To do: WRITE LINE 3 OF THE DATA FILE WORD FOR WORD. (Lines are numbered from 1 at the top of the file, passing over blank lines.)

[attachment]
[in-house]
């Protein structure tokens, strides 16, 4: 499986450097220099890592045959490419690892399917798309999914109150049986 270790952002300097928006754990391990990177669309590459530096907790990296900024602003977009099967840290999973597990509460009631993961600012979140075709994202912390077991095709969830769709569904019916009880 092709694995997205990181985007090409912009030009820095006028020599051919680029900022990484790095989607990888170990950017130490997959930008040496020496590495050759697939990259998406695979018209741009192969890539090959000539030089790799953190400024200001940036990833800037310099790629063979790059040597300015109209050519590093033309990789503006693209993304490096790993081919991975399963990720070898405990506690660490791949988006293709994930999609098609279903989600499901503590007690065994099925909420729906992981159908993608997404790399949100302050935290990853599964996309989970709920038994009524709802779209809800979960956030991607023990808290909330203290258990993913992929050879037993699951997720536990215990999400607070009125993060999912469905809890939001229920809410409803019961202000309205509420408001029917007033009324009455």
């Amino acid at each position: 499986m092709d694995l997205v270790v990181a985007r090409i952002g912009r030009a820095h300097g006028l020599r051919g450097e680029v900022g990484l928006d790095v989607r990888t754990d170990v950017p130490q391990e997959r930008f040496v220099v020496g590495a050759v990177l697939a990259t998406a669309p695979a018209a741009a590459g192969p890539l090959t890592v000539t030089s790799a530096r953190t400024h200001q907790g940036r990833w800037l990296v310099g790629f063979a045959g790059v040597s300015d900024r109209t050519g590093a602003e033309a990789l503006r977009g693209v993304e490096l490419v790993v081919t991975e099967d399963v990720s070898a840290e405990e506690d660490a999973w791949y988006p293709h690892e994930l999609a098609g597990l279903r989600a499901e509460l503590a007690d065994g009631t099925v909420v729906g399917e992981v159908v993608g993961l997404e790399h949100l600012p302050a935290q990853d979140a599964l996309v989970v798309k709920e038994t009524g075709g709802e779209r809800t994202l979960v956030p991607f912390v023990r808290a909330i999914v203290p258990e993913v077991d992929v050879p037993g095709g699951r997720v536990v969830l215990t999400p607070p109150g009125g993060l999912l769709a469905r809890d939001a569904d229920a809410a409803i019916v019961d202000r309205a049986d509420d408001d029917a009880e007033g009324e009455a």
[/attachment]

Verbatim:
């Amino acid at each position: 499986m092709d694995l997205v270790v990181a985007r090409i952002g912009r030009a820095h300097g006028l020599r051919g450097e680029v900022g990484l928006d790095v989607r990888t754990d170990v950017p130490q391990e997959r930008f040496v220099v020496g590495a050759v990177l697939a990259t998406a669309p695979a018209a741009a590459g192969p890539l090959t890592v000539t030089s790799a530096r953190t400024h200001q907790g940036r990833w800037l990296v310099g790629f063979a045959g790059v040597s300015d900024r109209t050519g590093a602003e033309a990789l503006r977009g693209v993304e490096l490419v790993v081919t991975e099967d399963v990720s070898a840290e405990e506690d660490a999973w791949y988006p293709h690892e994930l999609a098609g597990l279903r989600a499901e509460l503590a007690d065994g009631t099925v909420v729906g399917e992981v159908v993608g993961l997404e790399h949100l600012p302050a935290q990853d979140a599964l996309v989970v798309k709920e038994t009524g075709g709802e779209r809800t994202l979960v956030p991607f912390v023990r808290a909330i999914v203290p258990e993913v077991d992929v050879p037993g095709g699951r997720v536990v969830l215990t999400p607070p109150g009125g993060l999912l769709a469905r809890d939001a569904d229920a809410a409803i019916v019961d202000r309205a049986d509420d408001d029917a009880e007033g009324e009455a």